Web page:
Paco Hevia, managing director of Amey’s waste treatment business says “immediate action” is needed to stem the numerous waste fires started by rechargeable batteries.
In recent months, there have been numerous fires at waste and recycling facilities across the UK, and unfortunately I’ve lost count of the number that were proven or suspected of being started as a result of lithium batteries in e-waste being disposed of incorrectly.
The United Nation University’s Global E-Waste Monitor estimates that 45 million tonnes of e-waste is produced globally every year, and they predict this will rise to more than 52 million tonnes by 2021. Of this total, less than 9 million tonnes are collected for recycling, meaning huge quantities end up in our bins and then into our waste systems.
It’s a classic case of the wrong waste in the wrong place, and the consequences can be significant
The World Economic Forum estimates that more than 11 million tonnes of used lithium-ion batteries will be discarded globally by 2030.
It’s a classic case of the wrong waste in the wrong place, and the consequences can be significant: at one end of the scale, smoke from an ensuing fire may disturb or concern local residents; at the other end of the scale is the risk of fire damage to multi-million-pound essential infrastructure.
In the worst cases, fire caused by lithium batteries can be life-threatening, and common to all these scenarios is the environmental damage these products cause to local environments and natural habitats.
On average we halt, detect and remove between three and five fire hazards per week at each of our waste management sites in the UK, and most of these are caused by batteries and other forms of electronic waste or combustibles. That’s about 800 fires averted each year, which poses a significant safety risk for our employees and the public, as well as a commercial risk for our business.
In Cambridgeshire alone, we are removing enough batteries to fill a single cubic metre box every two weeks, representing tens of thousands of batteries each year. Many of these batteries come in the form of power packs from cordless powertools and toys, and so may not be easily recognisable as batteries until the casing is broken.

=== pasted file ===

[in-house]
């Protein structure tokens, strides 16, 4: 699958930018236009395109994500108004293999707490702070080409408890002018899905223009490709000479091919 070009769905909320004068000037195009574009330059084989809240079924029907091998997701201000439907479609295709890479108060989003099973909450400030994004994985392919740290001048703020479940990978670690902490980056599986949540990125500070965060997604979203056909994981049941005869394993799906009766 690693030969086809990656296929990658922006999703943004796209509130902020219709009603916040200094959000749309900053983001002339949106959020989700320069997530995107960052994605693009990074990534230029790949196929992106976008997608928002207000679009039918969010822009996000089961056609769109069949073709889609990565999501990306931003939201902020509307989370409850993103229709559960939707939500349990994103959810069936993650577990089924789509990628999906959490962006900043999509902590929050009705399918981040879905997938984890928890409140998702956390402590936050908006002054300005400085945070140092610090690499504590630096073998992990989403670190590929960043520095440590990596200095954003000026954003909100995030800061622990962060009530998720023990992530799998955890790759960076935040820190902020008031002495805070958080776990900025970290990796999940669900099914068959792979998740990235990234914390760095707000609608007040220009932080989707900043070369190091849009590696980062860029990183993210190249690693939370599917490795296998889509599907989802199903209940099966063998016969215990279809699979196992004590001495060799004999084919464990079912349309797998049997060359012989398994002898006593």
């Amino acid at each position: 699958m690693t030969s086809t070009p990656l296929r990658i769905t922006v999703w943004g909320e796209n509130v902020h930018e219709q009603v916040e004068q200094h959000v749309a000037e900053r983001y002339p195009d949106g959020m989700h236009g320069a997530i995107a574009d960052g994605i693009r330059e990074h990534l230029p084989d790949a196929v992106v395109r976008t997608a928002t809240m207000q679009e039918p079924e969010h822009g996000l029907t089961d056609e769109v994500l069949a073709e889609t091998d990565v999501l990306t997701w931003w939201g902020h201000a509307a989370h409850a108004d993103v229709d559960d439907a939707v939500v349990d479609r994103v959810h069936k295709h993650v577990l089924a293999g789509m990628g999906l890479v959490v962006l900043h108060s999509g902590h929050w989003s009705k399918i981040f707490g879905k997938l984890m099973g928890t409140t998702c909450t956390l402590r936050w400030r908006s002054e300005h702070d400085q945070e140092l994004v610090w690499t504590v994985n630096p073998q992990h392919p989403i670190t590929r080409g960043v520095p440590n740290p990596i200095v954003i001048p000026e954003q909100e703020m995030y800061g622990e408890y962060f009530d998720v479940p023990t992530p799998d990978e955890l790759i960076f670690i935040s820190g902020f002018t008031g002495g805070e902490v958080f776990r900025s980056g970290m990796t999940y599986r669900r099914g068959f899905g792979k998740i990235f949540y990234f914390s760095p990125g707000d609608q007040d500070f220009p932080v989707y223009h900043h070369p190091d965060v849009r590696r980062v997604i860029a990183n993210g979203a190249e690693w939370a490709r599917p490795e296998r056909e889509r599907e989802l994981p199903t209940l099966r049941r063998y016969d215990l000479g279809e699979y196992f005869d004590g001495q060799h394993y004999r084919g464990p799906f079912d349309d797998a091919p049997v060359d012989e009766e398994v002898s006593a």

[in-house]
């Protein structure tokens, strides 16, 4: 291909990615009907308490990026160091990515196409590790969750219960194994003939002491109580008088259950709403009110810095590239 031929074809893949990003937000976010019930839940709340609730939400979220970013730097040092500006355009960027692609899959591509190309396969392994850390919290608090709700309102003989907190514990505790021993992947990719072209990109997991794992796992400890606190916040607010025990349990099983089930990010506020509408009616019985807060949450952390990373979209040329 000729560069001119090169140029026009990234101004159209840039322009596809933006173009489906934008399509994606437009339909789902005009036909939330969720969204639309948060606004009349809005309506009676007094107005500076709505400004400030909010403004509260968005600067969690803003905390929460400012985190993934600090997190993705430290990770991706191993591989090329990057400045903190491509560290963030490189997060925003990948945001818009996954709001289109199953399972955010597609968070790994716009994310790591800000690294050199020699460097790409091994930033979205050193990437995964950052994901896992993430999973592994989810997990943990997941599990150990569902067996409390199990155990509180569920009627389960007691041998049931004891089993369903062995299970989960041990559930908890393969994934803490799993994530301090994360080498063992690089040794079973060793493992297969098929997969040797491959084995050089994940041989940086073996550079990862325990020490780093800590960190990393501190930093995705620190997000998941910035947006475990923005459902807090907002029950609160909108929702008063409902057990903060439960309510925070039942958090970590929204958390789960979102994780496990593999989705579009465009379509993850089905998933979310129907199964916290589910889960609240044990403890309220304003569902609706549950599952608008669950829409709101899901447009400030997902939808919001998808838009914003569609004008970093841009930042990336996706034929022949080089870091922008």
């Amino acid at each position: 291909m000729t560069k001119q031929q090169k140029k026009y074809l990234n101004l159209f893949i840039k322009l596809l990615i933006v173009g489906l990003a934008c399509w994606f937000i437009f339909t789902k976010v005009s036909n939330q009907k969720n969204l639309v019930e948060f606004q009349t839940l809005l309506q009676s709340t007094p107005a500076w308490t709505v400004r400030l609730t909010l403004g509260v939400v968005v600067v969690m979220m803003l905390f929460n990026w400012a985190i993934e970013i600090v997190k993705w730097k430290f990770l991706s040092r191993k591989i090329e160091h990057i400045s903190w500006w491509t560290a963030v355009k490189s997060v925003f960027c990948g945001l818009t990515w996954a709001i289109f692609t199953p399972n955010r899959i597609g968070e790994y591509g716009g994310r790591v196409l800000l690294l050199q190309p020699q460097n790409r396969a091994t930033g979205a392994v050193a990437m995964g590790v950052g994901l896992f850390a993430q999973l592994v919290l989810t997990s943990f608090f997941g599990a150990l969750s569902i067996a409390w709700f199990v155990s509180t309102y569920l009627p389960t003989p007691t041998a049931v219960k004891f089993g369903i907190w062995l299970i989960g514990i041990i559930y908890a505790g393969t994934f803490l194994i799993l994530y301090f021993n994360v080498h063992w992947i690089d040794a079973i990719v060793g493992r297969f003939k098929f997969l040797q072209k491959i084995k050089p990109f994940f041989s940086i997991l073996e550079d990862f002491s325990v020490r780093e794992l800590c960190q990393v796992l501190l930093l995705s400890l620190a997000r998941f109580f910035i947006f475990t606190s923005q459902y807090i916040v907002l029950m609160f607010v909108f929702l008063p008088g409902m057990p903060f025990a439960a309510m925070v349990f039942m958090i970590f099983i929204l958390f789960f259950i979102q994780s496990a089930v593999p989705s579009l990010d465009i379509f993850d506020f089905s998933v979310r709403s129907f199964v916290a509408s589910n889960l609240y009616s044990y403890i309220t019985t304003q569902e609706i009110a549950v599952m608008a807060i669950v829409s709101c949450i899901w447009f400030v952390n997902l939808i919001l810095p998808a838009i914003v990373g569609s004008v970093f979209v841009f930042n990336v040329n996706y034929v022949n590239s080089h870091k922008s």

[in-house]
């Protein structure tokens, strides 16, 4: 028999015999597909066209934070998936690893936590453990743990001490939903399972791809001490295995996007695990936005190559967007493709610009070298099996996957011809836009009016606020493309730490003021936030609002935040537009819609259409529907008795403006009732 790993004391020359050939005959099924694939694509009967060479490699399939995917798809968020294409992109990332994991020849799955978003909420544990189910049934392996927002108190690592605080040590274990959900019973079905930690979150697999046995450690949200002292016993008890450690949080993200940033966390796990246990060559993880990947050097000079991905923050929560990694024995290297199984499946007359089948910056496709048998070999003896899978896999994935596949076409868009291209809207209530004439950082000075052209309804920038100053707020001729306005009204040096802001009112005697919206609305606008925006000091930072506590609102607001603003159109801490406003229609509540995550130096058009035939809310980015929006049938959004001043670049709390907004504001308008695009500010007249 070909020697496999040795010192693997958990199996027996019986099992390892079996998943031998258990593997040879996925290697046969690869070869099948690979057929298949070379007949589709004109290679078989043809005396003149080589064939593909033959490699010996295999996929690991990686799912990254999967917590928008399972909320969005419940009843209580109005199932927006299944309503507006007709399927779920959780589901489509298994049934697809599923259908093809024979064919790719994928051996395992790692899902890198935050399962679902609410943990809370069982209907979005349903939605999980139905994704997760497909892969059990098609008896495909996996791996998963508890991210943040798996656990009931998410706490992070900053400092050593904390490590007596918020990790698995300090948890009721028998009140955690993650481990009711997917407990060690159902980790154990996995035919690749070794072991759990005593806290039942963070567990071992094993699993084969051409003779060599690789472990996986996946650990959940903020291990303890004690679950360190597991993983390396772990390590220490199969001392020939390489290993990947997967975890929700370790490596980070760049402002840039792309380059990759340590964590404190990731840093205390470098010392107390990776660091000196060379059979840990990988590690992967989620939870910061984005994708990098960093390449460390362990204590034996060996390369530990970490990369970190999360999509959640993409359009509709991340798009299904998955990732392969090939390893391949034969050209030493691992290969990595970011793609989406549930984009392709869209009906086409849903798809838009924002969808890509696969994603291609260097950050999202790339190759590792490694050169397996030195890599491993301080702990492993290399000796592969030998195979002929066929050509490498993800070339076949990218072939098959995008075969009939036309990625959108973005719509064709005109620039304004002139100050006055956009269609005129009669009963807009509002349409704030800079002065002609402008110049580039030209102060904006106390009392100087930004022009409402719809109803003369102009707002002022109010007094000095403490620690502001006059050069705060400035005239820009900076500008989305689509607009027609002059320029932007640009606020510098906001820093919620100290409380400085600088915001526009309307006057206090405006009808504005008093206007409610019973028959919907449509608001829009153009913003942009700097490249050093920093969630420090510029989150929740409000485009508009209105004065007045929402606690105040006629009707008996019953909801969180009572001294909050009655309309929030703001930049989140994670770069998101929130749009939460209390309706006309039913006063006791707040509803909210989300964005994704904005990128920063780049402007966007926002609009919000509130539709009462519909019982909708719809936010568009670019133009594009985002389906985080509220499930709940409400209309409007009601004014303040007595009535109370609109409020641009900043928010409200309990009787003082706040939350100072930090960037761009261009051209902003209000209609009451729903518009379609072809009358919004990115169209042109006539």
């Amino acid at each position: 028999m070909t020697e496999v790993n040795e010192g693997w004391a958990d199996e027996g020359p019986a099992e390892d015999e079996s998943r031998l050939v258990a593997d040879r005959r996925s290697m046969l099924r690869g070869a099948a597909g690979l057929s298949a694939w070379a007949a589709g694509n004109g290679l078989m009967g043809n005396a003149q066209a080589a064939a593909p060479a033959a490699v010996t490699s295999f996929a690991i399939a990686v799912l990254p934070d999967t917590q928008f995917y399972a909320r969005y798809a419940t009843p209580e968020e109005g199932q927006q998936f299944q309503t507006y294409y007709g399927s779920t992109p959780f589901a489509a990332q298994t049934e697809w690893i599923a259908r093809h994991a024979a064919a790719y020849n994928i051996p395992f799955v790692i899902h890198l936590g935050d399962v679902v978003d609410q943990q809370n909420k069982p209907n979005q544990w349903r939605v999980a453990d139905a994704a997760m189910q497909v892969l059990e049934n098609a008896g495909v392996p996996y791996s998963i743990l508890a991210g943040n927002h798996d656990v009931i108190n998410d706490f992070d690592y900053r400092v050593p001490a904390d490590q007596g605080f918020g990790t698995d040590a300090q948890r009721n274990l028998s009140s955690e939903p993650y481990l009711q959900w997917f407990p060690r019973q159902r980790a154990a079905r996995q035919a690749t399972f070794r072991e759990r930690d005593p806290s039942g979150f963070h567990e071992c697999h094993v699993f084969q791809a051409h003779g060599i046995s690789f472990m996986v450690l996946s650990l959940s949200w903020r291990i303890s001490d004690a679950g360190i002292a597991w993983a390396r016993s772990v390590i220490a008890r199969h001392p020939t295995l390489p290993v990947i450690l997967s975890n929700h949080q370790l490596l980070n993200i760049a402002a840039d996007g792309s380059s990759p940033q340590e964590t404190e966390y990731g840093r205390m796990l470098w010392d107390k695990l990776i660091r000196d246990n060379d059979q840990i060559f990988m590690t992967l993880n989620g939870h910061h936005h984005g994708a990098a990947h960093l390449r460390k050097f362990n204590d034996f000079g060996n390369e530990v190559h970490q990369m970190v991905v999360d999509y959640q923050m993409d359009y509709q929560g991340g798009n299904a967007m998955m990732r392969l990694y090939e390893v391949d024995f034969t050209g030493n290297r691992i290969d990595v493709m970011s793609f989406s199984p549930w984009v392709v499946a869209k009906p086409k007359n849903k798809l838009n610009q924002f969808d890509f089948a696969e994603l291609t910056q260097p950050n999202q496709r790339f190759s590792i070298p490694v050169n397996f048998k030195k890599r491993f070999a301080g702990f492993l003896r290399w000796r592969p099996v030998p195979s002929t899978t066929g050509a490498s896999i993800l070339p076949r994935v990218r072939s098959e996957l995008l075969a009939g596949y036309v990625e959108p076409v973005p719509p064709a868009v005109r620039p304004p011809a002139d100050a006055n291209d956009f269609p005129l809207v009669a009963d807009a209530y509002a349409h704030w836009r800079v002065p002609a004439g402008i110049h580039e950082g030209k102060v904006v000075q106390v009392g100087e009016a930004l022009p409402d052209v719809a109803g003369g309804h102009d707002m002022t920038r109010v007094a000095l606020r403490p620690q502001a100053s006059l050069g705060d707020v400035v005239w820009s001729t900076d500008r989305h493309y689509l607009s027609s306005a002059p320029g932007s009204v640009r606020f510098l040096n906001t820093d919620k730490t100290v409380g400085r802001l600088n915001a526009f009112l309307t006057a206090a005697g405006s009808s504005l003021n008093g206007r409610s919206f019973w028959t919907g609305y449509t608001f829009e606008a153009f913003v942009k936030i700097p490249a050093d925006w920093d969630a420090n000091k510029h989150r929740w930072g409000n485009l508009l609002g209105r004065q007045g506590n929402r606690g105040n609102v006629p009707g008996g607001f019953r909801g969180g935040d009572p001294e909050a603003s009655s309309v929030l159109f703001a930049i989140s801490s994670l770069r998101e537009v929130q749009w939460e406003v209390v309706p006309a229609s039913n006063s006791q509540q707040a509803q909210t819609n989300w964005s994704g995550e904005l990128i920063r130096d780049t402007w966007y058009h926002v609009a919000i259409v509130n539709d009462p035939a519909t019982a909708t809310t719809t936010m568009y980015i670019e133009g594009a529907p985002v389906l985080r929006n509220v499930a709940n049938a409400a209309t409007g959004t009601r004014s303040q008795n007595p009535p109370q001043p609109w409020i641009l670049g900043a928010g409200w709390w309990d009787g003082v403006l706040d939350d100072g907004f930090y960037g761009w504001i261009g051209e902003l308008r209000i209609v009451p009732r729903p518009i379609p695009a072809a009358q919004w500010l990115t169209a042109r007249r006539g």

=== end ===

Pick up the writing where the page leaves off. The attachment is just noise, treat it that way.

We suffered our own fire at our 400-acre Waterbeach Waste Management Park in Cambridgeshire just after midnight on Sunday 8 September. An internal investigation found that the most likely cause of the fire was a battery in electronic waste that was disposed of through a local household waste recycling centre, rather than through a specialist company which is what should happen.
As a responsible industry, we should also be signposting consumers who don’t know how to dispose of batteries correctly and making it easier for them to do so
It’s fortunate that the fire occurred on our site’s holding area, which is where newly arrived waste is stored and monitored prior to treatment. We are also extremely fortunate to have been supported quickly and professionally by the Cambridgeshire Fire and Rescue Service and by the UK’s regulatory authority, the Environment Agency.
But we mustn’t ignore the risks the fire may have posed in a less protected, accessible and regulated environment, such as a public highway or vehicle in transit where members of the public might have been harmed. Action must be taken – particularly as we approach Christmas when hundreds of thousands of new electronics exchange hands – to highlight the dangers of disposing of used lithium batteries incorrectly.
As a responsible industry, we should also be signposting consumers who don’t know how to dispose of batteries correctly and making it easier for them to do so.
Action speaks louder than words
If we’re serious about tackling this issue then we’ve got to address the root cause in addition to the symptoms. The developed world is living in an age of convenience and it is giving way to a cultural problem where the true costs of cheap electronic consumables are not understood, nor internalised through effective legislation.
Retailers, legislators and waste management companies must show leadership by articulating and reinforcing the true costs and impacts of e-waste; not just in relation to cheap products but for all electronics. They also need to ensure consumers and businesses are incentivised to reduce, reuse and recycle these products, through a deposit reward scheme for example.
Society has never been more concerned about the climate emergency, and so we need to seize the opportunity to highlight the role that the proper disposal and recycling of e-waste can play
Society has never been more concerned about the climate emergency, and so we need to seize the opportunity to highlight the role that the proper disposal and recycling of e-waste can play in the fight for a more sustainable future.
This is why Amey will be hosting a summit in February 2020 in Cambridgeshire to discuss ways that government and industry can work together to encourage the right consumer behaviours, review industry safety protocols where necessary, and ultimately prevent further accidents.